The National Center for Supercomputing Applications (NCSA) has been given a grant to upgrade its Delta supercomputer with an AI partition.

University of Illinois
Main Qua, University of Illinois Urbana-Champaign – Getty Images

Hosted at the University of Illinois, the NCSA has been awarded $10 million by the National Science Foundation to create DeltaAI with Nvidia H100 GPUs.

According to the NSF award announcement, the upgrade will see “more than 300 next-generation Nvidia graphics processors delivering over 600 petaflops of half-precision floating point computing, distributed across an advanced network interconnect for application communications and access to an innovative, flash-based storage subsystem.”

Launched in April 2022 and ready for use in October of that year, Delta has 124 Apollo 2500 nodes each with a pair of 63-core AMD Milan Epyc 7763 CPUs, 100 Apollo 6500 nodes with one Milan CPU and four 40GB Nvidia A100 accelerators, and another 100 Apollo 6500 nodes with four Nvidia Ampere A40 accelerators.

This combines for a total of six petaflops of computing ability and was described at the time of entering operations as being a “tremendous resource for AI and Machine learning, as well as simulation” by NCSA director Bill Gropp.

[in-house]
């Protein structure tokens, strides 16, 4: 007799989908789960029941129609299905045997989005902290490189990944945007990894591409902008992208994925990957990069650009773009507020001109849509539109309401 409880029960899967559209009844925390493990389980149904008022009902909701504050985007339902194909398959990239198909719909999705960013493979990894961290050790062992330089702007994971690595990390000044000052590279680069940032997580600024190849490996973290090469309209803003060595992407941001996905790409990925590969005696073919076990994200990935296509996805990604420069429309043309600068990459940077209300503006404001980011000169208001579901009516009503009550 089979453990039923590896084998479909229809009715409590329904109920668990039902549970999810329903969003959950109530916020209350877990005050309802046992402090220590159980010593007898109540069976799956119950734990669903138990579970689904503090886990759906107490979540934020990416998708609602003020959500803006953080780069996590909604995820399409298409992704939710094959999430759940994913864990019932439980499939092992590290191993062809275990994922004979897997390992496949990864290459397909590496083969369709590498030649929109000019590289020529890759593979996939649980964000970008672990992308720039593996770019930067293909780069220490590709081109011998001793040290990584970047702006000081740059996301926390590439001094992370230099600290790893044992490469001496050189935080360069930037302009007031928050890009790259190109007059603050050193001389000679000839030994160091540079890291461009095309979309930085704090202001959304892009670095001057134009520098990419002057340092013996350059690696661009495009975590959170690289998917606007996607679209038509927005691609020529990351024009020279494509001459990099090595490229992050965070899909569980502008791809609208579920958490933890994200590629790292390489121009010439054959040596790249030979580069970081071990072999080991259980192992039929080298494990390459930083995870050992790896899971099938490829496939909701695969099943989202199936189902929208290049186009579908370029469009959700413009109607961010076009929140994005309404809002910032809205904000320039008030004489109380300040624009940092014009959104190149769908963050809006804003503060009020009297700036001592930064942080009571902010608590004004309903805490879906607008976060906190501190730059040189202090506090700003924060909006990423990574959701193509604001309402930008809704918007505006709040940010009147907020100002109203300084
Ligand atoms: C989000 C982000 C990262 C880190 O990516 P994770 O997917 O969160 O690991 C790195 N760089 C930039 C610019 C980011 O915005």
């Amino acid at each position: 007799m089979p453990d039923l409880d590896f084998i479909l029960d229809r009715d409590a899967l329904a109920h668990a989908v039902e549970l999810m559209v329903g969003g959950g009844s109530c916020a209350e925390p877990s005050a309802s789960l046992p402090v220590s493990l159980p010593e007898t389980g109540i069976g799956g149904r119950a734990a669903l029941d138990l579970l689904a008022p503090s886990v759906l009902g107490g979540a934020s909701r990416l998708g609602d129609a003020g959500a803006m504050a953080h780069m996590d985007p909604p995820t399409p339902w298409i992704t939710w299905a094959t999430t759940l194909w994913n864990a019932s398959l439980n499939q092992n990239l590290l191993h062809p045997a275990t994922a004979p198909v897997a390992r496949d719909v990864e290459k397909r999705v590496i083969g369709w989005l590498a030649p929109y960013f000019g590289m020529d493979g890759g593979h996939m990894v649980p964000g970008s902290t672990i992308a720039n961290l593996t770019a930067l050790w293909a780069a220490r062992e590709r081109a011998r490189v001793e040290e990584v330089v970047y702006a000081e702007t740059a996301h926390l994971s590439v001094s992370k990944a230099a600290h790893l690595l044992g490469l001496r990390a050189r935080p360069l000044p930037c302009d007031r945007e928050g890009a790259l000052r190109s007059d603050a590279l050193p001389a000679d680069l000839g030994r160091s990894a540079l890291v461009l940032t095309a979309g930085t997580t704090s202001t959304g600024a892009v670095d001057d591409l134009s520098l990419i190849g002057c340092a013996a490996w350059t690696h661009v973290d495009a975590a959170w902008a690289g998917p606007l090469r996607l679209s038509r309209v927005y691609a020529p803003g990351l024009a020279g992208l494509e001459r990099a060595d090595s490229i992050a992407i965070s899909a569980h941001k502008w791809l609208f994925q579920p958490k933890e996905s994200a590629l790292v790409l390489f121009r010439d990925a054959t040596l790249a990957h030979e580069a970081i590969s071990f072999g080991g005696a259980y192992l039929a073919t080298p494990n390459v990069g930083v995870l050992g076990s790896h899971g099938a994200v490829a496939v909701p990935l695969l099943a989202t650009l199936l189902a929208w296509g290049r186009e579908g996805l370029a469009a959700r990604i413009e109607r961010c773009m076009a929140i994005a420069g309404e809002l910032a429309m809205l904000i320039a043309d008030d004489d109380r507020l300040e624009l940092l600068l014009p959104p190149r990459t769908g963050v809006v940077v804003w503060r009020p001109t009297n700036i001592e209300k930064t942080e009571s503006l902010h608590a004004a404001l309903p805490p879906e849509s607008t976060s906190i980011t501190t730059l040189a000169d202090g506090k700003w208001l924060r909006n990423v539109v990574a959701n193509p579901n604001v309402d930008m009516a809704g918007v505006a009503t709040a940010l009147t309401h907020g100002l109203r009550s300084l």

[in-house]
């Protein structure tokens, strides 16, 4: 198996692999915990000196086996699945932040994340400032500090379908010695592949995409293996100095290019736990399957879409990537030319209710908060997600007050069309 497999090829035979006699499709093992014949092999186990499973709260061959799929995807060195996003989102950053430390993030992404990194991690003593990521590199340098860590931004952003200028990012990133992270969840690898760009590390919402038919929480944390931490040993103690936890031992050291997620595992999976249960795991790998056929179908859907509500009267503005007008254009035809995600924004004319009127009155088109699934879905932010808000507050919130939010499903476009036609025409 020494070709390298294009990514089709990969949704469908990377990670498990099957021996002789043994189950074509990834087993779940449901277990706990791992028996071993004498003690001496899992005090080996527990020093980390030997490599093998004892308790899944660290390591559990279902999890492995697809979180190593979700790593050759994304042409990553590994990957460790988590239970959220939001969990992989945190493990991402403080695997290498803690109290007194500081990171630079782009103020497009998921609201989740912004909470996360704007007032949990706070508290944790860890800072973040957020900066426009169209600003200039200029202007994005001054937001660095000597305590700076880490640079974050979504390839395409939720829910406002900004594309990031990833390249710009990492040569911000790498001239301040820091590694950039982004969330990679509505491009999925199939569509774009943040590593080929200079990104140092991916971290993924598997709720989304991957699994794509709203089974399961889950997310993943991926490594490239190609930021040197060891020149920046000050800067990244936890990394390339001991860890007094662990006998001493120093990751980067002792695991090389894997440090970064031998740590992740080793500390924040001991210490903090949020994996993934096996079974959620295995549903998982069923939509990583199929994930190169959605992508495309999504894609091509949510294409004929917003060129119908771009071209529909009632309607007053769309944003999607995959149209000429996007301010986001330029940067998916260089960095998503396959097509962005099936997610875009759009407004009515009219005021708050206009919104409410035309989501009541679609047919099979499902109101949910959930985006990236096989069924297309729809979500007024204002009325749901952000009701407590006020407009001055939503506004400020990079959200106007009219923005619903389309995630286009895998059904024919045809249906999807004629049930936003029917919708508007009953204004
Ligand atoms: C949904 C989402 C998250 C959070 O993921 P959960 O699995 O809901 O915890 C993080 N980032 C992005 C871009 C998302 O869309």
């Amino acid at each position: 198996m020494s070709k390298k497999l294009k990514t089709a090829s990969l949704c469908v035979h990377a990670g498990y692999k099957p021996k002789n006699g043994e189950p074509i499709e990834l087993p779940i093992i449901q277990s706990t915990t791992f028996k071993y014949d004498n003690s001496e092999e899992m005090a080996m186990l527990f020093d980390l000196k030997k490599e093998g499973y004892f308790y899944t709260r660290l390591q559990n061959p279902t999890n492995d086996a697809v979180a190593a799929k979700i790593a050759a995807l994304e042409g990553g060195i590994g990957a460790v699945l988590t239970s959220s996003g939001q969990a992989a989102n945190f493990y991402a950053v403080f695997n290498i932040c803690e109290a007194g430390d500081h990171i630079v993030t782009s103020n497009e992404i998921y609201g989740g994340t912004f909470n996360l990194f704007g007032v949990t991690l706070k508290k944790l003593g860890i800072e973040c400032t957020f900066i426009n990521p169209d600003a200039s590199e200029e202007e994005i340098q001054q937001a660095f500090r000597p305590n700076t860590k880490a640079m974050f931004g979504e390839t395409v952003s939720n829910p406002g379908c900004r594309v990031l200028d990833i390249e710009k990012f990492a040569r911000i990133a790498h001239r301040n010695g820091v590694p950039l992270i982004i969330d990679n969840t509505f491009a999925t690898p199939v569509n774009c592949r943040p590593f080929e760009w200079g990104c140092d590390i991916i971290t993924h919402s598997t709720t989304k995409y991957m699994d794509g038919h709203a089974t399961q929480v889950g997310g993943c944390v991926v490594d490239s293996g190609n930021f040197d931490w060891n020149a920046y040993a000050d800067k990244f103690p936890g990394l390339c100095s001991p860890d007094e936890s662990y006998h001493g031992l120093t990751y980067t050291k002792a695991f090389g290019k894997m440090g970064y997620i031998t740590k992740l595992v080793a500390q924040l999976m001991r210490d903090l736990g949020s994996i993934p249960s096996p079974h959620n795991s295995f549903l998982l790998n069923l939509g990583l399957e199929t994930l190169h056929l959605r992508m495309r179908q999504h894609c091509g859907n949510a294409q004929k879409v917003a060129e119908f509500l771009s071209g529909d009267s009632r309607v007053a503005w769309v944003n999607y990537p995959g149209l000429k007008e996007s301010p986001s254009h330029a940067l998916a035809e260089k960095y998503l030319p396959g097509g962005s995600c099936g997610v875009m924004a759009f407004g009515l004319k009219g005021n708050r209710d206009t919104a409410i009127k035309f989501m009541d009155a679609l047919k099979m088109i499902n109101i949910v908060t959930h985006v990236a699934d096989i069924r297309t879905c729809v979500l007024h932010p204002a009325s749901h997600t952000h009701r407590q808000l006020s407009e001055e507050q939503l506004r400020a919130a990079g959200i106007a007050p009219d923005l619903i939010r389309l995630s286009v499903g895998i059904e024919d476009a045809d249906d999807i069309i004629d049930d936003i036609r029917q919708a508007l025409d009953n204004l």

Of the new grant, Gropp said: “We’re very excited about this expansion in our ability to support AI research. DeltaAI provides about double the performance of Delta and will be integrated into the same complex while also remaining separate projects.”

While the announcement has not detailed how the upgrade will be done, The NextPlatform has theorized that it could be 38 servers with eight H100 SXM5 GPU accelerators which would bring the GPU count to 304 and 601.6 petaflops peak at FP16 on the H100 Tensor Cores with sparsity on while meeting the budgetary requirements.

If this were the case, Delta and DeltaAI would reach a peak performance of 16.6 petaflops (Linpack) and 732.8 petaflops for AI work. DCD has reached out to the NCSA for more information.

The NCSA is home to several high-performance computing (HPC) clusters, including Nightingale, Radiant, vForge, Hydro, and the HAL Cluster. Delta is the most powerful HPC at the site.